I think it also had sort of a limited time for seeing it in the theaters. I sent my daughter in college some money for her and a friend to go see it. My son wasn’t too interested in it until he found out the producer of “Lord of the Rings” produced it. My son said his favorite part was at the end of the film when they are explaining how they did all the technical aspects. (That was my favorite too - simply amazing!)
The amount of detail the producer went into. Some commandeer is giving a speech to his troops. (The original film is all silent).
One example recalling from memory:
“So we knew from the patches that they are the 4th regiment from Scotland. So I went to the 4th Regiment archives and figured the speech must have been given in the spring of 1916. All the stuff is there by date. I’m going through and find a piece of paper about the size of what is in the commander’s hand.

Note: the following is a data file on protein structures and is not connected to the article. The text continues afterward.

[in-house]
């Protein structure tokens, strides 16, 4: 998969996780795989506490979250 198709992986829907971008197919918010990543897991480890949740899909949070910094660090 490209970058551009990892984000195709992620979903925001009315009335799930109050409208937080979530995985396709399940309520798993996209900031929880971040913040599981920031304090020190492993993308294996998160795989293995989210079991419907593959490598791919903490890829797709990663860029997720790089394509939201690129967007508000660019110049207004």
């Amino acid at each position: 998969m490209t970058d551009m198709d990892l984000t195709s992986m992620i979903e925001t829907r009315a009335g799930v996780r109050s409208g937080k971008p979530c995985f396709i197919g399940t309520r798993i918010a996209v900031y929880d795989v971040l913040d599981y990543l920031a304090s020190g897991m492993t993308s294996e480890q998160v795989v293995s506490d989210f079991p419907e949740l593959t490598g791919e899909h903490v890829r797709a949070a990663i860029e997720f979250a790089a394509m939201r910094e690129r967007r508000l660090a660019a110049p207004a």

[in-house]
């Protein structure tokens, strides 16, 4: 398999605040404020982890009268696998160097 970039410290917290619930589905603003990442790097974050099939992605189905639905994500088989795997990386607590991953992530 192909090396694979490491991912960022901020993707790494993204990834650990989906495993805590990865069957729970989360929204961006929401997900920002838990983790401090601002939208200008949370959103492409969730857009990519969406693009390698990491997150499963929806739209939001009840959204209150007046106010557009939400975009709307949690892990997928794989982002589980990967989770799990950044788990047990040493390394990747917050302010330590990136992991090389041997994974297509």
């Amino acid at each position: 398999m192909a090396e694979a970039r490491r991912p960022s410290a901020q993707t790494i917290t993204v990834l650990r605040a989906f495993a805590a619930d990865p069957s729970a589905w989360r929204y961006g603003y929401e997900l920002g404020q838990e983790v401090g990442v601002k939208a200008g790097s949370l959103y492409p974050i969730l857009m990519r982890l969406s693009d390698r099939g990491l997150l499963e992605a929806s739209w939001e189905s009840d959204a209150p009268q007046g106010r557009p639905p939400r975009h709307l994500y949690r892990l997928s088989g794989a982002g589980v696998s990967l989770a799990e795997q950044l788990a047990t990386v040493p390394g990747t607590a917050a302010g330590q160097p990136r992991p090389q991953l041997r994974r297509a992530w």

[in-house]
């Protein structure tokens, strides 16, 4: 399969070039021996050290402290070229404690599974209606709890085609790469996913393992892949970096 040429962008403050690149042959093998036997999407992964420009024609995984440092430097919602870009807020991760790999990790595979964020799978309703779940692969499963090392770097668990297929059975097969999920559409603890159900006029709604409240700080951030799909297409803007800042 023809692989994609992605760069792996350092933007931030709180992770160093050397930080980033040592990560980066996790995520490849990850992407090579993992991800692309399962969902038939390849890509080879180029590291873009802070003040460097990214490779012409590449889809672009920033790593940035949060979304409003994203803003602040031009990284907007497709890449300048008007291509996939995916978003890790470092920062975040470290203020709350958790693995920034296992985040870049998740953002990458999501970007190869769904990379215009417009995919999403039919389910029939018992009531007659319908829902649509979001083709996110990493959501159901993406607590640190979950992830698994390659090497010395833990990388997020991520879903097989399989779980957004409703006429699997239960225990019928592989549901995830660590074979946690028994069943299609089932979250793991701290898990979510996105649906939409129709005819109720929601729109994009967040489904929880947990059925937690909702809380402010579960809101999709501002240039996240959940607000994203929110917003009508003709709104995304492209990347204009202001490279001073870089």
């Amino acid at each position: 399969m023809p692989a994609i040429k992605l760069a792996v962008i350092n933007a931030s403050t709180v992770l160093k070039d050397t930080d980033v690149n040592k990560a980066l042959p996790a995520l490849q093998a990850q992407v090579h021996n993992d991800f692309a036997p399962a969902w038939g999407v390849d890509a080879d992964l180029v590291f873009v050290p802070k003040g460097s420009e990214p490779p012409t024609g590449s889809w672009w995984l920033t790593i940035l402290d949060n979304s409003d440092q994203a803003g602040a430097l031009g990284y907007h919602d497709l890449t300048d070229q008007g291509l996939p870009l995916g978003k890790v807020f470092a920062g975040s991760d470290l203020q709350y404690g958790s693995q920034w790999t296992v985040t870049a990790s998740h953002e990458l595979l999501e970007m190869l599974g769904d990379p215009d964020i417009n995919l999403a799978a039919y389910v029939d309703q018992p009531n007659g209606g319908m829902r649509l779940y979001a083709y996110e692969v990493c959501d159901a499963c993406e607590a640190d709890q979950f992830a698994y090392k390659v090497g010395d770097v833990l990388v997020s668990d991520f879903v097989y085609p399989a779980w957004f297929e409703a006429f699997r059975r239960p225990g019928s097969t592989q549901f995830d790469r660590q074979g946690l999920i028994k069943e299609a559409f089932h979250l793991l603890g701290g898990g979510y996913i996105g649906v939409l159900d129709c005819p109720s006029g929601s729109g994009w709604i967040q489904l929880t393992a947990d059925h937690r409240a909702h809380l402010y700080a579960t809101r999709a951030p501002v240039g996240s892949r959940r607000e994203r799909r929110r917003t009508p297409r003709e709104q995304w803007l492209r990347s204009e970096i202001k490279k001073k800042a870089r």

So I read it aloud into my phone, and send it to the crew. They track it with the film and think it might be a match. The following day they get a Scot to read it with his accent - and it’s a match. So that piece of paper in the film is the same one I found in the archives. The Scot also does the reading in the film so we have the right accent.”
It was that level of detail throughout the film.
“They allowed us to record at the artillery training grounds in New Zealand. We had our sound equipment sitting on various hills and would record the sounds of the artilary passing overhead during their training exercises.”
Wow. A lot of work, and it’s real stuff, not packed with CG.